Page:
The post-game game

Once the game is done, or if you’re not interested in watching Justin Timberlake perform at halftime, the best way to occupy that time is to virtually experience your own Super Bowl at home by firing up Madden 18 on the big screen. The Xbox One X version is fully set for 4K HDR displays, so it’s the perfect pairing if you’re using the TV above or another one with those resolution and quality capabilities.

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Cold hands, warm stick: High school lacrosse player makes heated stick to beat icy conditions




Lacrosse is a physically demanding sport under the best conditions, but inclement weather adds frozen hands to the mix. Samantha Wolfe had enough of it and, as a 14-year-old freshman, thought, “why not make a heated stick?” Three years later, her idea has become a reality — the FingerFire lacrosse stick — and is being tested right now by teams in colder climes.

Wolfe goes to school in New York, and explained the rather self-evident problem when I visited her booth at CES.

“It gets so cold that even with gloves, your fingers get numb,” she said. She told her dad (who was also at the booth) at the time, why don’t they make sticks that warm your hands? It would sure make the games a lot more bearable.

Seems logical. But searching found no such thing, and eventually the Wolfes decided to take matters into their own hands, so to speak. They worked with a product design house Enventys Partners to do the engineering and prototyping, and it ended up being a two-year process to make the thing.

“It took us about ten months just to test different heating methodologies and looking at the tradeoffs among weight, heat and duration,” Wolfe explained, writing on the FingerFire site.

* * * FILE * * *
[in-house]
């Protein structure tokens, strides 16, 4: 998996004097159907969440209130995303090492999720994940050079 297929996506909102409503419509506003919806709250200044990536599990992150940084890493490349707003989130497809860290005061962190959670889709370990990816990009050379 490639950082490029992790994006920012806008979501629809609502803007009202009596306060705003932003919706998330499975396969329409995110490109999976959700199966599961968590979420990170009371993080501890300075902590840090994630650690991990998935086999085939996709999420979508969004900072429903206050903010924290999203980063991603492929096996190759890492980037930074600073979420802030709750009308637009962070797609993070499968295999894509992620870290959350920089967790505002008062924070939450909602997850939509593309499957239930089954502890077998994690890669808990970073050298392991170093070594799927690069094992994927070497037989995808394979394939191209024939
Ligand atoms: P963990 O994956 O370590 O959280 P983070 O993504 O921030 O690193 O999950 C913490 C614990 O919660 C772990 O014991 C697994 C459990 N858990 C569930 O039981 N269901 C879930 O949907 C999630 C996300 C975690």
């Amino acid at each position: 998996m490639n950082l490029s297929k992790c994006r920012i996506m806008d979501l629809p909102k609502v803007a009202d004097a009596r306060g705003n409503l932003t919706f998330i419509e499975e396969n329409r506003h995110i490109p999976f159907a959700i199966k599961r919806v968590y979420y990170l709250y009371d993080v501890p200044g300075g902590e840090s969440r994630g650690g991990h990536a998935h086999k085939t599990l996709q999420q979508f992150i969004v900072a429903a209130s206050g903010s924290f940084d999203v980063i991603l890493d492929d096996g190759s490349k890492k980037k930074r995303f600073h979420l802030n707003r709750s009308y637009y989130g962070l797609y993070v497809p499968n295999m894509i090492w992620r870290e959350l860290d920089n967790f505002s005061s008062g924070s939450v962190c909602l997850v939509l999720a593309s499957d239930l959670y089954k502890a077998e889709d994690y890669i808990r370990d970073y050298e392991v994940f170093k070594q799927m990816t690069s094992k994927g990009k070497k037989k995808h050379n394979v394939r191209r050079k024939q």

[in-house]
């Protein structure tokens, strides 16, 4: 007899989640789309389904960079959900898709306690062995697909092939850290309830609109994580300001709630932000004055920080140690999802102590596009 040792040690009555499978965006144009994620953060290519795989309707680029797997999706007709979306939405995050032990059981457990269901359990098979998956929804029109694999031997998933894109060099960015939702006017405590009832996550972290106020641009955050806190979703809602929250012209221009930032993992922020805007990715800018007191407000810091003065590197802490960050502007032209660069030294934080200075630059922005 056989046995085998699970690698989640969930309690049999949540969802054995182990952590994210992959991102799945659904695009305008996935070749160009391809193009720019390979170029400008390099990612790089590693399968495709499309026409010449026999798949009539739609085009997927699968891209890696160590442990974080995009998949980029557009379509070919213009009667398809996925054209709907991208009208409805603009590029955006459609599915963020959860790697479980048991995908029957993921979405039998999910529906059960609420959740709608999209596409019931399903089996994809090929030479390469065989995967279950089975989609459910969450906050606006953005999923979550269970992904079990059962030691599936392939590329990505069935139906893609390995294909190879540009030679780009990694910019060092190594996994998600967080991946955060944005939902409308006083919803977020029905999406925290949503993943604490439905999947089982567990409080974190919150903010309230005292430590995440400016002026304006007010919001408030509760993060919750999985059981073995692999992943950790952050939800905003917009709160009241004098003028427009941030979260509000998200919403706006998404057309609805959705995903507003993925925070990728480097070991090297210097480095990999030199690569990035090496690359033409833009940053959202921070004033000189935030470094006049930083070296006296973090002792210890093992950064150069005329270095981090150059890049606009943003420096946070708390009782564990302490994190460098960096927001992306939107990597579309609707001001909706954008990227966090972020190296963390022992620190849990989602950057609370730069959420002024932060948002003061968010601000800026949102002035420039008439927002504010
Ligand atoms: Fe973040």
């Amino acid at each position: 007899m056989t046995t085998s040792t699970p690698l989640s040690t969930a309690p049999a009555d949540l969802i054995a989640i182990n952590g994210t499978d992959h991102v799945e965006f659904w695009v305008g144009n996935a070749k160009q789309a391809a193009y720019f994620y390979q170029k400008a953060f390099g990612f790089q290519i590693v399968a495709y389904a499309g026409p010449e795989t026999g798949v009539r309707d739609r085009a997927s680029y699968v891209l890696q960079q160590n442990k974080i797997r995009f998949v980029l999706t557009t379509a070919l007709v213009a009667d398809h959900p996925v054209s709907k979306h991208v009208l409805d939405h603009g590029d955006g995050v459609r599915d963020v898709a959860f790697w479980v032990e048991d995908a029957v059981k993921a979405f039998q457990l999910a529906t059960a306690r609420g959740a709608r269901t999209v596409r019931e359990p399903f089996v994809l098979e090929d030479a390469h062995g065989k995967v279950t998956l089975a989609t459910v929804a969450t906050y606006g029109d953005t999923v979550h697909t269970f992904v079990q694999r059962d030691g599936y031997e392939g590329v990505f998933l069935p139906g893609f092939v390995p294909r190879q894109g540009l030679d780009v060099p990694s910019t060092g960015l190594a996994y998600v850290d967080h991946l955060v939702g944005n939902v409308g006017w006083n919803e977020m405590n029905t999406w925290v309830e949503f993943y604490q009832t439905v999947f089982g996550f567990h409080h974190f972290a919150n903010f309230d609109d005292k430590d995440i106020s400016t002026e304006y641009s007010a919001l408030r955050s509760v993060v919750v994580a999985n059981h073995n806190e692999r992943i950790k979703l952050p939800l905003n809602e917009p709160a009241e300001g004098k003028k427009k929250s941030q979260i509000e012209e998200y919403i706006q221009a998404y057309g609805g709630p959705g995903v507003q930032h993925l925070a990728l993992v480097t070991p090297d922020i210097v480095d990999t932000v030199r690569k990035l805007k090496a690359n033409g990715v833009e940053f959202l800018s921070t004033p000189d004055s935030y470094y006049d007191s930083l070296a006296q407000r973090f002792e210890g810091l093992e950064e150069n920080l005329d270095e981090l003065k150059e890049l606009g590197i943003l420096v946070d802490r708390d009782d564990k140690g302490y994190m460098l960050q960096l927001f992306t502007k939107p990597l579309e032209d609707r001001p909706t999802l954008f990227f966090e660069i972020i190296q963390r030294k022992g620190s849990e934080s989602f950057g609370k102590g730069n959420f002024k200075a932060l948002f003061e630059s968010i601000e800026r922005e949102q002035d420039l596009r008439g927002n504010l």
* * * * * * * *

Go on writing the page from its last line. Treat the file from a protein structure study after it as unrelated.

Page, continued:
All self-funded, of course. VC firms don’t take a lot of meetings from high school kids.

Eventually they arrived at the current version, which keeps two hand-size sections of the stick at a steady 100 degrees F for an hour and a half before needing a recharge via USB. It’s been tested for durability and safety (can’t have sticks blowing up mid-game) and for the ideal temperature (earlier versions weren’t hot enough).

I tried it and, while it wasn’t exactly comfortable in the heat and crush of CES, I can definitely say I wouldn’t mind having it if I were playing in freezing temperatures.

Now the stick is set for testing this season by Division I teams at the University of Maryland, Syracuse and Johns Hopkins. (Don’t worry, there’s no rule against it — the US Lacrosse governing body approves.)

The goal is to get a manufacturing partner or sponsor, perhaps via word of mouth once champion teams see the utility of having a heated stick. Currently each team will have four to test, but a set of a dozen or two wouldn’t be too hard for a sponsor like Adidas or Under Armour to swing.

It’s an inspiring story to see someone pursuing a dream of invention like this from such an early age, especially a young woman, of which there is far too small a number in the worlds of engineering and hardware startups.

“My passion is for all girls to feel that when they are playing lacrosse they have the fire and confidence in them to play their best,” writes Wolfe. On the field and off!

Featured Image: Devin Coldewey / TechCrunchReadmore

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Notch can record your body movements




Notch creators Eszter Ozsvald and Stepan Boltalin have been working on their project since 2013 and are finally ready to unveil their final product on the Disrupt Berlin stage. The company, which received funding through SOSVentures and Hax Accelerator, allows users to scan their bodies in motion, allowing for powerful analytics on golf swings, gymnastics, routines and everyday activities.

The company is currently working with partners to create 3D recordings of various PGA instructions and pro golf players. One partner, 4DMotionSports, is creating 3D recordings of athletes for later playback.

“Notch is the first company to bring true motion capture to smartphones and the only platform for motion capture-based apps that offers SDK for Android and iOS for building consumer-ready motion analysis products,” said Ozsvald. “Compared to other products, Notch allows scalability from one to dozens of sensors and cost savings up to 10 times compared to products utilizing similar principles.”

You can order a six-sensor Notch kit for $387 and they’ve already sold 10,000 devices in the past few years.